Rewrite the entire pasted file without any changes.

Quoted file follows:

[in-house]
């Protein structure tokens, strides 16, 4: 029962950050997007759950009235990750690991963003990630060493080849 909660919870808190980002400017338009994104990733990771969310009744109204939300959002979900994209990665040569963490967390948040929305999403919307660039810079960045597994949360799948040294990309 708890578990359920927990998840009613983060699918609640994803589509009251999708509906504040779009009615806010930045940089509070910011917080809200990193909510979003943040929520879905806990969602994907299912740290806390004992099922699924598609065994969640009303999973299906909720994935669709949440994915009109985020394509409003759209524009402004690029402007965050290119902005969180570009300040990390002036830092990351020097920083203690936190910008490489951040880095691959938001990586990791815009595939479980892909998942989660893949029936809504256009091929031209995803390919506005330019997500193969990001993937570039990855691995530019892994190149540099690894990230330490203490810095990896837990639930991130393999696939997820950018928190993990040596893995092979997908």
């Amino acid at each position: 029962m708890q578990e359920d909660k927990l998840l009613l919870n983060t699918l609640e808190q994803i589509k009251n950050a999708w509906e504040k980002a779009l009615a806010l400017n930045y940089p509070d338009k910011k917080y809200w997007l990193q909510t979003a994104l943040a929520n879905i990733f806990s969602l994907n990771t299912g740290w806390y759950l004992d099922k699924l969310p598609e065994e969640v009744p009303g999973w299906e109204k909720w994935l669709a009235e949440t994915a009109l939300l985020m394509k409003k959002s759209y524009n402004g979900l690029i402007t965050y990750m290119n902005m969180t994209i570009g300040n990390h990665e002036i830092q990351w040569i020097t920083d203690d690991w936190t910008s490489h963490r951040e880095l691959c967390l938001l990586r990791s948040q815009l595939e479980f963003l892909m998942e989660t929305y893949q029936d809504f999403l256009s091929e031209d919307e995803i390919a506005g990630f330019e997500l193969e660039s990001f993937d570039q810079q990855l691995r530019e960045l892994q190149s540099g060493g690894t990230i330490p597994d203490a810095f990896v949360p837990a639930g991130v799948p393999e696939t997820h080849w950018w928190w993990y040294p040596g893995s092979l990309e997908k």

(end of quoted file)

[in-house]
């Protein structure tokens, strides 16, 4: 029962950050997007759950009235990750690991963003990630060493080849 909660919870808190980002400017338009994104990733990771969310009744109204939300959002979900994209990665040569963490967390948040929305999403919307660039810079960045597994949360799948040294990309 708890578990359920927990998840009613983060699918609640994803589509009251999708509906504040779009009615806010930045940089509070910011917080809200990193909510979003943040929520879905806990969602994907299912740290806390004992099922699924598609065994969640009303999973299906909720994935669709949440994915009109985020394509409003759209524009402004690029402007965050290119902005969180570009300040990390002036830092990351020097920083203690936190910008490489951040880095691959938001990586990791815009595939479980892909998942989660893949029936809504256009091929031209995803390919506005330019997500193969990001993937570039990855691995530019892994190149540099690894990230330490203490810095990896837990639930991130393999696939997820950018928190993990040596893995092979997908």
């Amino acid at each position: 029962m708890q578990e359920d909660k927990l998840l009613l919870n983060t699918l609640e808190q994803i589509k009251n950050a999708w509906e504040k980002a779009l009615a806010l400017n930045y940089p509070d338009k910011k917080y809200w997007l990193q909510t979003a994104l943040a929520n879905i990733f806990s969602l994907n990771t299912g740290w806390y759950l004992d099922k699924l969310p598609e065994e969640v009744p009303g999973w299906e109204k909720w994935l669709a009235e949440t994915a009109l939300l985020m394509k409003k959002s759209y524009n402004g979900l690029i402007t965050y990750m290119n902005m969180t994209i570009g300040n990390h990665e002036i830092q990351w040569i020097t920083d203690d690991w936190t910008s490489h963490r951040e880095l691959c967390l938001l990586r990791s948040q815009l595939e479980f963003l892909m998942e989660t929305y893949q029936d809504f999403l256009s091929e031209d919307e995803i390919a506005g990630f330019e997500l193969e660039s990001f993937d570039q810079q990855l691995r530019e960045l892994q190149s540099g060493g690894t990230i330490p597994d203490a810095f990896v949360p837990a639930g991130v799948p393999e696939t997820h080849w950018w928190w993990y040294p040596g893995s092979l990309e997908k």